Holiday shopping season, 'Obama factor' fuel sales
COLUMBIA -- Business was, you might say, booming this past weekend, as the state's first sales tax-free weekend attracted throngs to gun shops.
"It was a tremendous incentive," said Ronnie Thrailkill, manager of Shooter's Choice, a West Columbia gun shop.
Guns can be expensive, and buyers could save a nice chunk of change by not having to pay the state's 6 percent sales tax.
That means anyone who bought a semi-automatic Desert Eagle .44 magnum pistol for $1,500 saved $90 in state tax and an additional $15 in local taxes, said Jerry Stoudemire, co-owner of Little Mountain Gun and Supply store in Little Mountain.
"Not a bad savings that will buy a lot of ammo," said Stoudemire, who also is president of the Gun Owners of South Carolina. The group is the National Rifle Association's affiliate and has about 800 members.
Stoudemire and several other gun shop operators contacted Tuesday said gun sales doubled or tripled during the weekend.
People attracted by the possibility of no tax even came from out of state to buy guns, said Trent Randles, a salesman at Grady's Sporting Goods in Anderson. So many customers showed up at Grady's on Friday that clerks handed out numbers so everyone would know their place in line, he said.
Rifles, shotguns, pistols, hunting guns and collector's guns all were being snapped up, operators said.
"We probably had more than 150 people in our shop at any given time all through the day," said Thrailkill. "I had 15 employees here."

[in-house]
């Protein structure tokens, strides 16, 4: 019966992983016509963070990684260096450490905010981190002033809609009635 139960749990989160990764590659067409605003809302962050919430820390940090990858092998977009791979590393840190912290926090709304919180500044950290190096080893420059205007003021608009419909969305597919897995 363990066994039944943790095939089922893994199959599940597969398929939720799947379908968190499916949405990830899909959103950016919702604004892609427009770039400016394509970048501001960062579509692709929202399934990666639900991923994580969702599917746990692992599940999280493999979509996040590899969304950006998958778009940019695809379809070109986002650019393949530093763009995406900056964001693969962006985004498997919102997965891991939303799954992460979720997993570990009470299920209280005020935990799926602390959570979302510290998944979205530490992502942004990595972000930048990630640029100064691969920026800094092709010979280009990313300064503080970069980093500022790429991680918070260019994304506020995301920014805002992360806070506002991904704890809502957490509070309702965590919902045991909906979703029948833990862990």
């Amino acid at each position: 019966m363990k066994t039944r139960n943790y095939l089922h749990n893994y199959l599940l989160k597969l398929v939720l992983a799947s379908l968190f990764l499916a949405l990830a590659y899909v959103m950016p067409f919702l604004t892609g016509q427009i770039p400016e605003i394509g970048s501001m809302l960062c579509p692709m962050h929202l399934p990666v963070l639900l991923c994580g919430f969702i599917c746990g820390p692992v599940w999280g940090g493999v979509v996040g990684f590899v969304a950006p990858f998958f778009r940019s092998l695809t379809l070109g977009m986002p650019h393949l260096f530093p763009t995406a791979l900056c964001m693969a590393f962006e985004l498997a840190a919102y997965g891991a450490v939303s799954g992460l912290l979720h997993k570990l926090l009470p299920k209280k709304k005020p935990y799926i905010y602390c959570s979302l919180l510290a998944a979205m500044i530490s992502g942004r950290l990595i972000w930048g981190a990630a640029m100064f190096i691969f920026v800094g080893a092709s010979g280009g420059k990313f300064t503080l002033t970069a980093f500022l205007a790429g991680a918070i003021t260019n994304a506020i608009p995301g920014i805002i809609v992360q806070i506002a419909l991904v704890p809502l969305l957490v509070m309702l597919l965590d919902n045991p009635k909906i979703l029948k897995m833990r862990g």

The only downside was that Thrailkill likes to spend time with customers discussing their needs and preferences, but time was limited last weekend, he said.
At Palmetto Firearms on Broad River Road in Columbia, manager Mark Cowart said the sales tax holiday definitely increased business.
"A fair number of people came by to make sure that was the deal -- no sales tax," Cowart said.
Two other factors fueled sales: Friday was the first day of the holiday shopping season, and many are apprehensive that the incoming administration of President-elect Barack Obama would crack down on gun ownership.
"The Obama factor" certainly brought people in, said Rep. Mike Pitts, R-Laurens, lead sponsor on the gun tax-free weekend bill.
The bill, believed to be the first of its kind in the country, applied only to firearms, not ammunition or holsters.
Pitts said he had no idea, when working to get his bill passed earlier this year, that by Thanksgiving, the economy would tank and not paying taxes on a gun purchase would be so attractive.
His intention, he said, was to celebrate the Second Amendment to the Constitution, which guarantees the right to bear arms.
No one should worry the wrong sort of people were buying guns this weekend, he said.
"This doesn't put guns into the hands of criminals. People buying in stores have to pass background checks. Criminals have a tax-free holiday for guns 365 days a year because they get their guns illegally," said Pitts, a retired law officer from the Greenville Police Department.